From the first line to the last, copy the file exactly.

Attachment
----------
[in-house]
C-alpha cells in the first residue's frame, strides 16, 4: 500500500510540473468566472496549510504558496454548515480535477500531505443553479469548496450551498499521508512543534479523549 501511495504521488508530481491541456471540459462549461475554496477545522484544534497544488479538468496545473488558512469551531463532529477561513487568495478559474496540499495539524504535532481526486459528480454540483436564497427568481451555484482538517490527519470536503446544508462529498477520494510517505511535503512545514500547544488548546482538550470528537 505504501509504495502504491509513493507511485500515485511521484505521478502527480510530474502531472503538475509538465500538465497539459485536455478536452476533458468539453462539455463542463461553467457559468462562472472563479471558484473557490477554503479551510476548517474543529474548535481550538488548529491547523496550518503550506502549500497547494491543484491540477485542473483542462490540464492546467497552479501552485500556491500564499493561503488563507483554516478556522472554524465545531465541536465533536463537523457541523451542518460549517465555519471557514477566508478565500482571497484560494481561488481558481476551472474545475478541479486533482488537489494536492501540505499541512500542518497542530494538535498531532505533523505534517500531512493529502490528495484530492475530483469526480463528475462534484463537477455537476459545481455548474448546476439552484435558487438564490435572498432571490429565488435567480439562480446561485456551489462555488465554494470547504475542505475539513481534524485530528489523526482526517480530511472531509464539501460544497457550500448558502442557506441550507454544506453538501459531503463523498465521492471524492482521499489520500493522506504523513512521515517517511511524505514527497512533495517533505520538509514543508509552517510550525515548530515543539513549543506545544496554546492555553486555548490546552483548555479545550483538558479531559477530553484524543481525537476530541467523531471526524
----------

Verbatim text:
[in-house]
C-alpha cells in the first residue's frame, strides 16, 4: 500500500510540473468566472496549510504558496454548515480535477500531505443553479469548496450551498499521508512543534479523549 501511495504521488508530481491541456471540459462549461475554496477545522484544534497544488479538468496545473488558512469551531463532529477561513487568495478559474496540499495539524504535532481526486459528480454540483436564497427568481451555484482538517490527519470536503446544508462529498477520494510517505511535503512545514500547544488548546482538550470528537 505504501509504495502504491509513493507511485500515485511521484505521478502527480510530474502531472503538475509538465500538465497539459485536455478536452476533458468539453462539455463542463461553467457559468462562472472563479471558484473557490477554503479551510476548517474543529474548535481550538488548529491547523496550518503550506502549500497547494491543484491540477485542473483542462490540464492546467497552479501552485500556491500564499493561503488563507483554516478556522472554524465545531465541536465533536463537523457541523451542518460549517465555519471557514477566508478565500482571497484560494481561488481558481476551472474545475478541479486533482488537489494536492501540505499541512500542518497542530494538535498531532505533523505534517500531512493529502490528495484530492475530483469526480463528475462534484463537477455537476459545481455548474448546476439552484435558487438564490435572498432571490429565488435567480439562480446561485456551489462555488465554494470547504475542505475539513481534524485530528489523526482526517480530511472531509464539501460544497457550500448558502442557506441550507454544506453538501459531503463523498465521492471524492482521499489520500493522506504523513512521515517517511511524505514527497512533495517533505520538509514543508509552517510550525515548530515543539513549543506545544496554546492555553486555548490546552483548555479545550483538558479531559477530553484524543481525537476530541467523531471526524